How do you use the limit comparison test to determine if #Sigma tan(1/n)# from #[1,oo)# is convergent or divergent?

Answer 1

#sum tan(1/n)# is divergent.

Let #a_n= tan(1/n)# and #b_n=1/n#.

Let us check the hypotheses of Limit Comparison Theorem.

#a_n>0# and #b_n>0# for all natural number #n#.
#lim_(n to infty)a_n/b_n=lim_(n to infty)tan(1/n)/(1/n)#

By l'Hospital's Rule,

#=lim_(n to infty)(sec^2(1/n)cdot cancel(-1/n^2)) /cancel(-1/n^2)=sec^2(0)=1#

Since #sum b_n# is a harmonic series (divergent), by Limit Comparison Test, we can conclude that #sum tan(1/n)# is also divergent.

I hope that this was clear.

Sign up to view the whole answer

By signing up, you agree to our Terms of Service and Privacy Policy

Sign up with email
Answer 2

To determine the convergence of the series ( \sum \tan\left(\frac{1}{n}\right) ) from ( n = 1 ) to ( n = \infty ) using the Limit Comparison Test:

  1. Choose a series ( \sum b_n ) that you know the convergence of.
  2. Compute the limit ( \lim_{{n \to \infty}} \frac{\tan\left(\frac{1}{n}\right)}{b_n} ).
  3. If the limit is a positive finite number, then both series ( \sum \tan\left(\frac{1}{n}\right) ) and ( \sum b_n ) either both converge or both diverge.

Let's choose ( b_n = \frac{1}{n} ), a series we know to be divergent (it's the harmonic series).

Now, we calculate the limit:

[ \lim_{{n \to \infty}} \frac{\tan\left(\frac{1}{n}\right)}{\frac{1}{n}} ]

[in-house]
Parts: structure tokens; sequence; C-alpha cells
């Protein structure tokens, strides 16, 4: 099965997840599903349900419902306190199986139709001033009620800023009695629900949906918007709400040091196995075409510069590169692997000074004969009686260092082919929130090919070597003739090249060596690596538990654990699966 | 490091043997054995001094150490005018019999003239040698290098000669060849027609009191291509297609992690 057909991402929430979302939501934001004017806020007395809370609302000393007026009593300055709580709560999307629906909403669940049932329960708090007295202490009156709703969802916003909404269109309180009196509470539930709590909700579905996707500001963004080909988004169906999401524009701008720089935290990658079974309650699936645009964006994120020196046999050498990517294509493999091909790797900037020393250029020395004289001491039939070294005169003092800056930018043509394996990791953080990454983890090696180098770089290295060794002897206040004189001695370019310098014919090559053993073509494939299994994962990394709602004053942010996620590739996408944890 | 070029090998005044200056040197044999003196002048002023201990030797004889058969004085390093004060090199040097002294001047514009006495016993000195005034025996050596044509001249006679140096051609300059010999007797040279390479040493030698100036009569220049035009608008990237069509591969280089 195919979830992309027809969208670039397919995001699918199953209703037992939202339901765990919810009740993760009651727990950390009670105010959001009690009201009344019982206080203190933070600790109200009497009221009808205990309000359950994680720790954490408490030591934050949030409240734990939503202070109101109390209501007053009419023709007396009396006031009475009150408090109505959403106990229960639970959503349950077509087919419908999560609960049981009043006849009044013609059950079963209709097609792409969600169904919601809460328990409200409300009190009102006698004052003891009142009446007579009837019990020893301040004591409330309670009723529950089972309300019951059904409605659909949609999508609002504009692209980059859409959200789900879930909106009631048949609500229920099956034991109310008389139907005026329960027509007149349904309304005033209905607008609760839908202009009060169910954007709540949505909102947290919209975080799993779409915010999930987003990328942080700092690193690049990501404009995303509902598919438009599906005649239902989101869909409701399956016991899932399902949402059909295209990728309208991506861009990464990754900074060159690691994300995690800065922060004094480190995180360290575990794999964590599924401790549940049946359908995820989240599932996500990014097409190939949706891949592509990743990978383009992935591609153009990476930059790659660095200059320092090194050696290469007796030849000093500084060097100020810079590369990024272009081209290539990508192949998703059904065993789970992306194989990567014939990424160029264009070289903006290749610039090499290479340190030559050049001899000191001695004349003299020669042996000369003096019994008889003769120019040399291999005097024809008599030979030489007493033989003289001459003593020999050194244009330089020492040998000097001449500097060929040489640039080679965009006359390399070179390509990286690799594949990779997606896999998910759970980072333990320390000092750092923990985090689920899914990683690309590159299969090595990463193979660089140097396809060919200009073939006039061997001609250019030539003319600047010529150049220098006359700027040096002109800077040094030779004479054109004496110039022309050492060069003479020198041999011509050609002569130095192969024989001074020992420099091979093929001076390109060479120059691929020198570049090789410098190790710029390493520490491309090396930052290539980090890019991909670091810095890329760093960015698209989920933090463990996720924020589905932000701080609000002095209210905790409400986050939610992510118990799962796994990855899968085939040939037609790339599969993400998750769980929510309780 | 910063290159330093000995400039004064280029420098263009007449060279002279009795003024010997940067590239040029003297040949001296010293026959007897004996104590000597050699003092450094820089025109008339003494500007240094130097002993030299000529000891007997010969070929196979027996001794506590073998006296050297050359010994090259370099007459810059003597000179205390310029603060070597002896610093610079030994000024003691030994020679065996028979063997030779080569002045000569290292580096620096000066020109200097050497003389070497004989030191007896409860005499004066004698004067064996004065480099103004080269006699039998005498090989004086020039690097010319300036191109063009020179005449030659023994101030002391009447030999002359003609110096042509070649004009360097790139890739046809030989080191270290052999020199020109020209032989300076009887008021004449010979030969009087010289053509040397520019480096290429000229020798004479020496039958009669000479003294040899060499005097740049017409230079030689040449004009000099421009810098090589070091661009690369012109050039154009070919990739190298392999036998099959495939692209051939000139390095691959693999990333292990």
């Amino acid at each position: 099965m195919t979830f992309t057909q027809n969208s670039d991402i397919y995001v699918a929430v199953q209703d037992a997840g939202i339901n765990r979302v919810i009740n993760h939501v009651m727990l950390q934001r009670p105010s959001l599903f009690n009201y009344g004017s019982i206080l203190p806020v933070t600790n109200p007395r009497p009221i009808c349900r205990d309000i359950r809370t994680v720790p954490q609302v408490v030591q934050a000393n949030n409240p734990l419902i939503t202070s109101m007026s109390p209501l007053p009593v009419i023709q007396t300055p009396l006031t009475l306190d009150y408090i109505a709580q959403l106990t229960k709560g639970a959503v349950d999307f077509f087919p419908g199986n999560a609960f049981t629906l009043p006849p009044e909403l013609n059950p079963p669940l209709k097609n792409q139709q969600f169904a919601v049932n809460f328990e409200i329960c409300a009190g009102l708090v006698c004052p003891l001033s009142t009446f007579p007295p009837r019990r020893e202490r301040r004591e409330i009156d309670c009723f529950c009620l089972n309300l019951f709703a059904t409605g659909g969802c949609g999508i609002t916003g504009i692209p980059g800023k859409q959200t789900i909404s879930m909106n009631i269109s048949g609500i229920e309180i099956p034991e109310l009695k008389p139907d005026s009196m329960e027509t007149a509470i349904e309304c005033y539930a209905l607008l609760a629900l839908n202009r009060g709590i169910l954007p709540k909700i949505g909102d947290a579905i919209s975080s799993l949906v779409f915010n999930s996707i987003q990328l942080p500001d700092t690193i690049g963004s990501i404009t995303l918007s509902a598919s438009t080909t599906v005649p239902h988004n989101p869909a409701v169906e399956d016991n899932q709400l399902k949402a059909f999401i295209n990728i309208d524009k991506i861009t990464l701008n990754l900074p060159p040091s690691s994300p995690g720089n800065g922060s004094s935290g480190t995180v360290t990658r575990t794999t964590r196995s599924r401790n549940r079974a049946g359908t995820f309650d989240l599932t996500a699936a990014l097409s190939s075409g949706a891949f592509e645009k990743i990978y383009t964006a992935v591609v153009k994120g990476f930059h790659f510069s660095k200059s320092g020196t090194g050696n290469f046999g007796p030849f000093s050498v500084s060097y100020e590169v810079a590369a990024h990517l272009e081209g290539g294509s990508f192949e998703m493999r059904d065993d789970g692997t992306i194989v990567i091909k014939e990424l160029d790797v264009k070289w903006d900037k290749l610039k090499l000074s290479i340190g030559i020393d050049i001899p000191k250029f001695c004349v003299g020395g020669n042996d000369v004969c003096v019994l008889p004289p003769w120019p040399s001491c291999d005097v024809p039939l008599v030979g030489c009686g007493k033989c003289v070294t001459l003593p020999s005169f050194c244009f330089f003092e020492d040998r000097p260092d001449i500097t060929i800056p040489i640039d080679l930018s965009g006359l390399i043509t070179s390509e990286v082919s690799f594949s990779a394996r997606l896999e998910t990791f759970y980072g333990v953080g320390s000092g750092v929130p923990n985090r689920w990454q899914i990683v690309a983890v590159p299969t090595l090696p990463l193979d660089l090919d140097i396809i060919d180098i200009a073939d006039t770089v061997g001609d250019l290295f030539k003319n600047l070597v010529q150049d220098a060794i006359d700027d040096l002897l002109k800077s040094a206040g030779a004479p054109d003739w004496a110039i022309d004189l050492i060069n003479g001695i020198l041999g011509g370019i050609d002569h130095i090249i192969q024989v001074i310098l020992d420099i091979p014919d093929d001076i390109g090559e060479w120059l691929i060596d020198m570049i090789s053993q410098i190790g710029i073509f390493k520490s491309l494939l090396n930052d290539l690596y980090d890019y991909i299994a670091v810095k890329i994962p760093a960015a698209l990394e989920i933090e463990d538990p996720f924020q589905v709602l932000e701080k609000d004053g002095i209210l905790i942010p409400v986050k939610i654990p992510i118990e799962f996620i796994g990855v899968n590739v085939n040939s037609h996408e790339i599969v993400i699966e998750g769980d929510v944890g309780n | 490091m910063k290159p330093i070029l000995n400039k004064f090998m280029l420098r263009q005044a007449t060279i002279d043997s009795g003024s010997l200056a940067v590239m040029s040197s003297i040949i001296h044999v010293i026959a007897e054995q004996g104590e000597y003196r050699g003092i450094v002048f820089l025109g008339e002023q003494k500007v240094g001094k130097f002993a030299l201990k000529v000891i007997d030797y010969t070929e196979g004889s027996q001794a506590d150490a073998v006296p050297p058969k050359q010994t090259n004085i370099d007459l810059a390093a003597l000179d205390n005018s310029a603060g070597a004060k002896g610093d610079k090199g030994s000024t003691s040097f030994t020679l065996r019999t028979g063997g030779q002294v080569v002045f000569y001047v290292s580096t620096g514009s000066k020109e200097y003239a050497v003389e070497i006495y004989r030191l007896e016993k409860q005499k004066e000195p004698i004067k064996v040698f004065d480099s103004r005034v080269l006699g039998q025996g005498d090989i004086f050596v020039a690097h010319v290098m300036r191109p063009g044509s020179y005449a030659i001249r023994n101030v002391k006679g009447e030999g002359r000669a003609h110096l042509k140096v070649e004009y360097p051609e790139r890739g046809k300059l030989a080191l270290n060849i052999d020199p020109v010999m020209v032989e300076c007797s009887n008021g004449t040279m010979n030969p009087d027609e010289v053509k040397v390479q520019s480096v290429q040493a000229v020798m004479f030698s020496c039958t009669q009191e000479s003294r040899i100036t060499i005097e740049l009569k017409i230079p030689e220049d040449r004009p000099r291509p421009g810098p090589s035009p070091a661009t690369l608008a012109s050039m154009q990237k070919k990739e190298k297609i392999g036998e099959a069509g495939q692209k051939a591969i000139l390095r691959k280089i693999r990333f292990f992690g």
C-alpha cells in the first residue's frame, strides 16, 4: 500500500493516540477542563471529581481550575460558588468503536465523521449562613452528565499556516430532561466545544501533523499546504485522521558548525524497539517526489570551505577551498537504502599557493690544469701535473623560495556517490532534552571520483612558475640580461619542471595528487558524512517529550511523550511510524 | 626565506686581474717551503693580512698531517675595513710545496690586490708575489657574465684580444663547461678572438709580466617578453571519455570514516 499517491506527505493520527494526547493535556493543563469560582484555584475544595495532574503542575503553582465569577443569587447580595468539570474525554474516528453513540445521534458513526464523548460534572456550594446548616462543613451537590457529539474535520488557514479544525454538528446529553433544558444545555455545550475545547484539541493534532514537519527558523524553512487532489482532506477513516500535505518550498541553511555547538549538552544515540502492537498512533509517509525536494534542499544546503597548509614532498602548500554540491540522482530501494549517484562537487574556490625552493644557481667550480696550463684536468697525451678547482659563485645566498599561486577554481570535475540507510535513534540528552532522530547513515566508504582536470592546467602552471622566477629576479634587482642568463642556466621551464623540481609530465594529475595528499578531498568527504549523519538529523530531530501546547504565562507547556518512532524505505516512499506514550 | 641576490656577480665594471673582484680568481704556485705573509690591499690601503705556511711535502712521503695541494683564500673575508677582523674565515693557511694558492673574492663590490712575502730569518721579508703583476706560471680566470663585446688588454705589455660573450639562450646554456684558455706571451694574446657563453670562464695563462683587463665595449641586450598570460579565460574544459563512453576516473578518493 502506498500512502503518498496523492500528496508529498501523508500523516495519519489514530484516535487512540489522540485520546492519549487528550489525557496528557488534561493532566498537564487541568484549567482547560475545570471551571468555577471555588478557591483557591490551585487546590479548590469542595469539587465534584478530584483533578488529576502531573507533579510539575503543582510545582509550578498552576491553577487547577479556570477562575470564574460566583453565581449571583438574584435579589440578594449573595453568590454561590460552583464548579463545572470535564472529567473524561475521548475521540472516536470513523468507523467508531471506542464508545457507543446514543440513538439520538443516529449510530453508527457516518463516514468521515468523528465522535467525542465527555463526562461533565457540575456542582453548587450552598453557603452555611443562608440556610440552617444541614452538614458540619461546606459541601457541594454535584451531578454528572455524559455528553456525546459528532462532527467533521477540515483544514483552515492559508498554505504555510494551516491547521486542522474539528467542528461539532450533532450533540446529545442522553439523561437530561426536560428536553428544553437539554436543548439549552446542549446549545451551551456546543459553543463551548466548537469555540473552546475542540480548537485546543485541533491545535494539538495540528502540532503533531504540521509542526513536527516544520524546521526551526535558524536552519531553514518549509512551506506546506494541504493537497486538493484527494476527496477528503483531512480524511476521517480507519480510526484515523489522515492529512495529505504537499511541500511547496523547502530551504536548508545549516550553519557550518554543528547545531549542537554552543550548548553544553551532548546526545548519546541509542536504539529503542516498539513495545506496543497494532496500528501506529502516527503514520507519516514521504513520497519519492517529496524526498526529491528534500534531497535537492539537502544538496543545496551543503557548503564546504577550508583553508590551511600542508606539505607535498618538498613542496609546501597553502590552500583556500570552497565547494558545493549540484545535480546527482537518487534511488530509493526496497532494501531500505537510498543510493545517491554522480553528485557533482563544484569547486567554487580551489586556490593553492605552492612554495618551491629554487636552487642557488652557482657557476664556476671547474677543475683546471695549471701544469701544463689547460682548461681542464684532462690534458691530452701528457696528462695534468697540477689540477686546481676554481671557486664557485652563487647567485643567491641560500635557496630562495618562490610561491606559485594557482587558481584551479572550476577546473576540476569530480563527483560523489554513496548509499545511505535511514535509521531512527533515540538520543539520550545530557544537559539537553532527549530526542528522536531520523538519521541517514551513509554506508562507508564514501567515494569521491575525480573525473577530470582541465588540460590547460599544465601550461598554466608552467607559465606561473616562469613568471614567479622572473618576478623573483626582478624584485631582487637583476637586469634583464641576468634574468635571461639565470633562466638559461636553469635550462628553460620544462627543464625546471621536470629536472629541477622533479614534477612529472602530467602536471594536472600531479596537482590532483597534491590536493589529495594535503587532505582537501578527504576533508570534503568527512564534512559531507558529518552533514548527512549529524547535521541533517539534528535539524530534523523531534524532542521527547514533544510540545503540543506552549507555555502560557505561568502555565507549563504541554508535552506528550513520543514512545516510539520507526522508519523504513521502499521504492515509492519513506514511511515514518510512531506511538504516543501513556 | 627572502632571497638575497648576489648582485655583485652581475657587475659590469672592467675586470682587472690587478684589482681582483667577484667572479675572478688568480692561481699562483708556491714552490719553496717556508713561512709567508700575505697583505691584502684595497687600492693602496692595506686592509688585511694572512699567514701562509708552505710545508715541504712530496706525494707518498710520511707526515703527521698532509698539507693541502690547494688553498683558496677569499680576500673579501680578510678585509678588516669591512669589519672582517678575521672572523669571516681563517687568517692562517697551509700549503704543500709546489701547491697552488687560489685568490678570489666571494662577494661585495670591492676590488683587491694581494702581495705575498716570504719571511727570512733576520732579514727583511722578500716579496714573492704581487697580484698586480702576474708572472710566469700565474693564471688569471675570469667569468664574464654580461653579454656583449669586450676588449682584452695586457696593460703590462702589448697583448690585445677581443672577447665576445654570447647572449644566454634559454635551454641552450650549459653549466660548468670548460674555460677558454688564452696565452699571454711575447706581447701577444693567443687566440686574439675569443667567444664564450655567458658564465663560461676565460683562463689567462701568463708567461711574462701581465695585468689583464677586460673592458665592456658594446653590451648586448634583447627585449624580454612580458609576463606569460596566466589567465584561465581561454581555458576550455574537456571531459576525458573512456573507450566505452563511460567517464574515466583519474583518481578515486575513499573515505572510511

Using the limit ( \lim_{{x \to 0}} \frac{\tan(x)}{x} = 1 ), which is a well-known limit, we simplify:

[ \lim_{{n \to \infty}} n \tan\left(\frac{1}{n}\right) = \lim_{{n \to \infty}} \frac{\tan\left(\frac{1}{n}\right)}{\frac{1}{n}} = 1 ]

Since this limit is a positive finite number (1), by the Limit Comparison Test, ( \sum \tan\left(\frac{1}{n}\right) ) and ( \sum \frac{1}{n} ) either both converge or both diverge.

Since we know that ( \sum \frac{1}{n} ) diverges (harmonic series), we conclude that ( \sum \tan\left(\frac{1}{n}\right) ) also diverges.

Sign up to view the whole answer

By signing up, you agree to our Terms of Service and Privacy Policy

Sign up with email
Answer from HIX Tutor

When evaluating a one-sided limit, you need to be careful when a quantity is approaching zero since its sign is different depending on which way it is approaching zero from. Let us look at some examples.

When evaluating a one-sided limit, you need to be careful when a quantity is approaching zero since its sign is different depending on which way it is approaching zero from. Let us look at some examples.

When evaluating a one-sided limit, you need to be careful when a quantity is approaching zero since its sign is different depending on which way it is approaching zero from. Let us look at some examples.

When evaluating a one-sided limit, you need to be careful when a quantity is approaching zero since its sign is different depending on which way it is approaching zero from. Let us look at some examples.

Not the question you need?

Drag image here or click to upload

Or press Ctrl + V to paste
Answer Background
HIX Tutor
Solve ANY homework problem with a smart AI
  • 98% accuracy study help
  • Covers math, physics, chemistry, biology, and more
  • Step-by-step, in-depth guides
  • Readily available 24/7